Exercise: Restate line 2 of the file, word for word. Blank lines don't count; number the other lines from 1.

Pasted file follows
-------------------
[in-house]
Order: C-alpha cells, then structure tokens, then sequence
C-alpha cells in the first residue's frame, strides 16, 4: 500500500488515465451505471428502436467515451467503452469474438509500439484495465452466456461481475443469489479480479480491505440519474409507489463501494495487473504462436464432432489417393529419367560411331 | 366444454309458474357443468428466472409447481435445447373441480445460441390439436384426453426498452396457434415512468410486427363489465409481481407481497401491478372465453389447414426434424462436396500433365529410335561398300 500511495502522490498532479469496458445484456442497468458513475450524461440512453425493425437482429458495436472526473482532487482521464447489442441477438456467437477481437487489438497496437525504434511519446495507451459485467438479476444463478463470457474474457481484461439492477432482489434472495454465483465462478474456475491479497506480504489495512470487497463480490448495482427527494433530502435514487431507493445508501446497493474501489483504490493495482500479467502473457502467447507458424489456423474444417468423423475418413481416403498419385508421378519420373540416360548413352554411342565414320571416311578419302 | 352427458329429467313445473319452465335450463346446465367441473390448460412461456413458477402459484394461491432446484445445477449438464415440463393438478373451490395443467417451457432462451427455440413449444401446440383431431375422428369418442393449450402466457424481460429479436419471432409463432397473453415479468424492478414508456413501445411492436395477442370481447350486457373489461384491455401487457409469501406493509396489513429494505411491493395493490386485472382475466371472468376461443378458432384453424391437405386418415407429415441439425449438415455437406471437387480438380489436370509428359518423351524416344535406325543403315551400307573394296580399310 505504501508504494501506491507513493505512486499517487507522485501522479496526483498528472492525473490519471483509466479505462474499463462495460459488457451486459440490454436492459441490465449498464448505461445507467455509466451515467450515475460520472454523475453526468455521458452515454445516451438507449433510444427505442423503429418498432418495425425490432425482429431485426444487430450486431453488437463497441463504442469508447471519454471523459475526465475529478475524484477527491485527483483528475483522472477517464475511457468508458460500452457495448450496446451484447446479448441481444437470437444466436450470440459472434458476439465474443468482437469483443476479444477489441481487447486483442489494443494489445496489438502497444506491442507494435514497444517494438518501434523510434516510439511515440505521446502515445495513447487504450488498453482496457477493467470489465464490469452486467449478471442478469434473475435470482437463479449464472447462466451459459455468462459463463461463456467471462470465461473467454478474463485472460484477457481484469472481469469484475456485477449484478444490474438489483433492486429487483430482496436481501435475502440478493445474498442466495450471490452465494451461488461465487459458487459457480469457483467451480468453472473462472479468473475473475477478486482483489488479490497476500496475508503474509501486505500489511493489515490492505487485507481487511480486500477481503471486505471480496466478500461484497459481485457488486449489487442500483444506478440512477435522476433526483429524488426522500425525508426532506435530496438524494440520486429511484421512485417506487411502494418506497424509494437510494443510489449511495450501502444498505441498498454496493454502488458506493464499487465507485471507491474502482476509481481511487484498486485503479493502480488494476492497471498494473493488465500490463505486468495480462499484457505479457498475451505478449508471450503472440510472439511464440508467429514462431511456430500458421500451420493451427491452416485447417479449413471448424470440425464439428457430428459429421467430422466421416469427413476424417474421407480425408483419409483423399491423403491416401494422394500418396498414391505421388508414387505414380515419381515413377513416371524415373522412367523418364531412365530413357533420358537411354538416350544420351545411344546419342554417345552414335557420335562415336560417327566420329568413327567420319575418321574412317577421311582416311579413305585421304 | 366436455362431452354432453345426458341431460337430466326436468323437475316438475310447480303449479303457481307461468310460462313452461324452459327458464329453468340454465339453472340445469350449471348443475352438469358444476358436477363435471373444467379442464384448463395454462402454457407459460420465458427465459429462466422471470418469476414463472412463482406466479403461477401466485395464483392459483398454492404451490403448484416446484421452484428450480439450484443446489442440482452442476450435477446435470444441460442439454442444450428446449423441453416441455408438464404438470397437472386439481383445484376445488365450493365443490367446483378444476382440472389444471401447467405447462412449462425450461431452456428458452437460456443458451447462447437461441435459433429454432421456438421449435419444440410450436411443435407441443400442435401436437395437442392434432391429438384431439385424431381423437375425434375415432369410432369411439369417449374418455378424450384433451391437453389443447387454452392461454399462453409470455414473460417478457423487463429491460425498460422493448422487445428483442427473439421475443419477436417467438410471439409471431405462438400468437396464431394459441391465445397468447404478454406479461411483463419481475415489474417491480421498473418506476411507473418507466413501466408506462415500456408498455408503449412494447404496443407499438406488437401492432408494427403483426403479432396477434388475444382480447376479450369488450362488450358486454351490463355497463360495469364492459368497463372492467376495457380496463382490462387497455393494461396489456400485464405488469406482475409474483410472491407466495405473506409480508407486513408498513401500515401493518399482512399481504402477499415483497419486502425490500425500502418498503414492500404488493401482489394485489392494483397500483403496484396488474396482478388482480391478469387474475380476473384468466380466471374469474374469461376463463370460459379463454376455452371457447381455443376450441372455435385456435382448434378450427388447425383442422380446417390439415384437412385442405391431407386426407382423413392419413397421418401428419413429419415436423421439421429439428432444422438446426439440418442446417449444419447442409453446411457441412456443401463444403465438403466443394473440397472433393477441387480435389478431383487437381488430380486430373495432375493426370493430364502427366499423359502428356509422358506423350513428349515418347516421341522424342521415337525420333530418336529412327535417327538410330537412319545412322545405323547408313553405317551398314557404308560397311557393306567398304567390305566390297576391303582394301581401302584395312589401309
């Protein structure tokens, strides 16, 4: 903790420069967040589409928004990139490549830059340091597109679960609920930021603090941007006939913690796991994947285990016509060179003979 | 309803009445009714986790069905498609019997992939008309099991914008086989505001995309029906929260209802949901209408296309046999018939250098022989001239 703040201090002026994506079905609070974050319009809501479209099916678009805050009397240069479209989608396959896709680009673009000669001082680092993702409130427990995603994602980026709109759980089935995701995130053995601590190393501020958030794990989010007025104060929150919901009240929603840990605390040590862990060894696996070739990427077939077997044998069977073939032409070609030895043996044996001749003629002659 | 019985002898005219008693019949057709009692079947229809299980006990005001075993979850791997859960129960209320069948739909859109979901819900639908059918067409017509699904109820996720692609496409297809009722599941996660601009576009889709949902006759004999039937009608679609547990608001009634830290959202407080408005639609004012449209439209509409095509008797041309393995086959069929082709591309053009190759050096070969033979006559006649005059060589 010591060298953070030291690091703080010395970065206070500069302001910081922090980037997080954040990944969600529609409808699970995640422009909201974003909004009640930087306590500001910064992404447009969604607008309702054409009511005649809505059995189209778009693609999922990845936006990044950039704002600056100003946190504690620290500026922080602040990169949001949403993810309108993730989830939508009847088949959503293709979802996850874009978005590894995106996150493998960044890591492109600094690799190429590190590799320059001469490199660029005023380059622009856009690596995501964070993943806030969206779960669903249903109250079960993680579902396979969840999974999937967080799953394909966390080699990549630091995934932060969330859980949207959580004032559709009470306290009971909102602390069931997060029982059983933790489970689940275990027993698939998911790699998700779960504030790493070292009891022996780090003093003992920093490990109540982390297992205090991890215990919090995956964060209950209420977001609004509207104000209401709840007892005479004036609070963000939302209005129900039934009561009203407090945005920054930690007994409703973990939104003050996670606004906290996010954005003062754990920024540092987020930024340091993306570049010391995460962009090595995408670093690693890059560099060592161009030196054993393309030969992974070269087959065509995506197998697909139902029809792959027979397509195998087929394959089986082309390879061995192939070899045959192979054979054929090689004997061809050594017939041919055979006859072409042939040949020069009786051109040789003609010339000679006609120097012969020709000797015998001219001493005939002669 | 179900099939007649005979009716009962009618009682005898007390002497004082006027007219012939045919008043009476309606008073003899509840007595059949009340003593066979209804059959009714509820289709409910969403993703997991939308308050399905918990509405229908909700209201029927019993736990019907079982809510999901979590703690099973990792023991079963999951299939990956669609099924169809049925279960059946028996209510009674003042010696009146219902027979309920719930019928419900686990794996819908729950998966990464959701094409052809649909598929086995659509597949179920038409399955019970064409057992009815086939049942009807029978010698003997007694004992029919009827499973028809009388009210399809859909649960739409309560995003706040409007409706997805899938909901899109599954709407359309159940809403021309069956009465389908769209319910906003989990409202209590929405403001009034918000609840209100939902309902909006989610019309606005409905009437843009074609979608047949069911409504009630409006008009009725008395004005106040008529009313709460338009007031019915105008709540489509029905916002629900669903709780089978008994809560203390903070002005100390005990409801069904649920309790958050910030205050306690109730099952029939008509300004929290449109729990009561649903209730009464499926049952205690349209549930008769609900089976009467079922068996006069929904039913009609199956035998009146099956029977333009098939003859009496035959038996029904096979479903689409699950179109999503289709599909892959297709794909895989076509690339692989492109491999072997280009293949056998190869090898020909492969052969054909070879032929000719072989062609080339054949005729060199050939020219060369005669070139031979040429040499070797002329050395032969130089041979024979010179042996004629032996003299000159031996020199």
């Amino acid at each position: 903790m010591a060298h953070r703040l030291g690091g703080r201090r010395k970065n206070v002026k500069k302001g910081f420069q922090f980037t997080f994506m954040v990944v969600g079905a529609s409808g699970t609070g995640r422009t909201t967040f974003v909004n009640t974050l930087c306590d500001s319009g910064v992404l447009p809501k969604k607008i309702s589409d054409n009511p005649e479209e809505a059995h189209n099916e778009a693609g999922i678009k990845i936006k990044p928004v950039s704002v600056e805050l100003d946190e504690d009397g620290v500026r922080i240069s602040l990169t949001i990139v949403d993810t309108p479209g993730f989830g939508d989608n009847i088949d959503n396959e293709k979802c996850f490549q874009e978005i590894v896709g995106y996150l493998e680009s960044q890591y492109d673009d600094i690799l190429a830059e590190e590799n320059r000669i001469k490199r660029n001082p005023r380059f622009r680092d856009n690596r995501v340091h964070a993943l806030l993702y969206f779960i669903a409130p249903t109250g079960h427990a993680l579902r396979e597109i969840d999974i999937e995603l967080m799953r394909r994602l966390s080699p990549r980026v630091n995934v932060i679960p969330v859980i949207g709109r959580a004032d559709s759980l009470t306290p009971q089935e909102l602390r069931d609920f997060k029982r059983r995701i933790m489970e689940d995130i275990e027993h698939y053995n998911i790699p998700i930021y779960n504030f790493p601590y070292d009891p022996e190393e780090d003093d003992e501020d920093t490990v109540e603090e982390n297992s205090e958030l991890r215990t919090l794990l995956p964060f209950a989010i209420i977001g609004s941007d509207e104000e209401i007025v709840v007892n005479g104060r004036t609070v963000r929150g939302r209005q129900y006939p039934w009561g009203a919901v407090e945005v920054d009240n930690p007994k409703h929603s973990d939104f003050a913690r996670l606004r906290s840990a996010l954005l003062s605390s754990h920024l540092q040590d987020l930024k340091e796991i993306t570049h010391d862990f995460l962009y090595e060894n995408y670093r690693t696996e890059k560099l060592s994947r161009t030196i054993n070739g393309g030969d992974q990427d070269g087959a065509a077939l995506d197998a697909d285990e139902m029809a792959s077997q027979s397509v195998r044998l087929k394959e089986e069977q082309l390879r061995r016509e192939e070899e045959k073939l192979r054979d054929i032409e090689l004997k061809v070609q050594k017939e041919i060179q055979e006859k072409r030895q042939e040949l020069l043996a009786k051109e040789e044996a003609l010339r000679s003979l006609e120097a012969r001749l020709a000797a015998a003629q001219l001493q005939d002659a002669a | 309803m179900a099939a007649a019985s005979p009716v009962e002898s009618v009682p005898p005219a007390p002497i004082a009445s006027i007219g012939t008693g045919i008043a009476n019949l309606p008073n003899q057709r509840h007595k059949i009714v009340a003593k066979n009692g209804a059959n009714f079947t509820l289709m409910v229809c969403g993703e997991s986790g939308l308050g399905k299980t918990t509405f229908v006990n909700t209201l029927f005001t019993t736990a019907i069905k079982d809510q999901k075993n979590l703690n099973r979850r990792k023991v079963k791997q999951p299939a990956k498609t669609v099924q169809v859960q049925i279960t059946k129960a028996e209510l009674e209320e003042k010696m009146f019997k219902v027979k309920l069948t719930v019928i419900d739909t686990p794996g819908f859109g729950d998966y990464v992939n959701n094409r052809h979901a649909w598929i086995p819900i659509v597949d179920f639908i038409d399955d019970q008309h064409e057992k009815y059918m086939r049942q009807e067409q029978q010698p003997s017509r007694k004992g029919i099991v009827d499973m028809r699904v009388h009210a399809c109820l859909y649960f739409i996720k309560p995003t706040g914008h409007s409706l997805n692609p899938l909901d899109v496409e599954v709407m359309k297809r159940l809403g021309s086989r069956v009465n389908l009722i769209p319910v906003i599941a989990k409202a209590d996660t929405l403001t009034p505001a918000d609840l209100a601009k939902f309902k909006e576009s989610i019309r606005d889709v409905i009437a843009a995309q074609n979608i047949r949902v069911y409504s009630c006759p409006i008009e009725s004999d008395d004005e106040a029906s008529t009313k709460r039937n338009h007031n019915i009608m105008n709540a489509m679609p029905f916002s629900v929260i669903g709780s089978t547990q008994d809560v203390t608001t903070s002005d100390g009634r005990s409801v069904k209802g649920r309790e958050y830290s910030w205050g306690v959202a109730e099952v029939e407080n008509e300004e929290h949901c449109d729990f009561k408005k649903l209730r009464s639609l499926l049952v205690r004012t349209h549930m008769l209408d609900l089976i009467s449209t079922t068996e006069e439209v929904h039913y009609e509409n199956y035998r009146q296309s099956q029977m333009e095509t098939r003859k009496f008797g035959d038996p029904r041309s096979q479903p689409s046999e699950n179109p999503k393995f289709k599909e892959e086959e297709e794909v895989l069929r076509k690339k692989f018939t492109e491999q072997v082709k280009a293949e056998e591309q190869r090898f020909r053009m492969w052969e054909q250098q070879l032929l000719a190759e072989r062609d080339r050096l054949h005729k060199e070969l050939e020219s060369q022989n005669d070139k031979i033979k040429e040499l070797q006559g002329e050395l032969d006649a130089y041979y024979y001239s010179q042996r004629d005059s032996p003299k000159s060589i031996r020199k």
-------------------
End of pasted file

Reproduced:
Order: C-alpha cells, then structure tokens, then sequence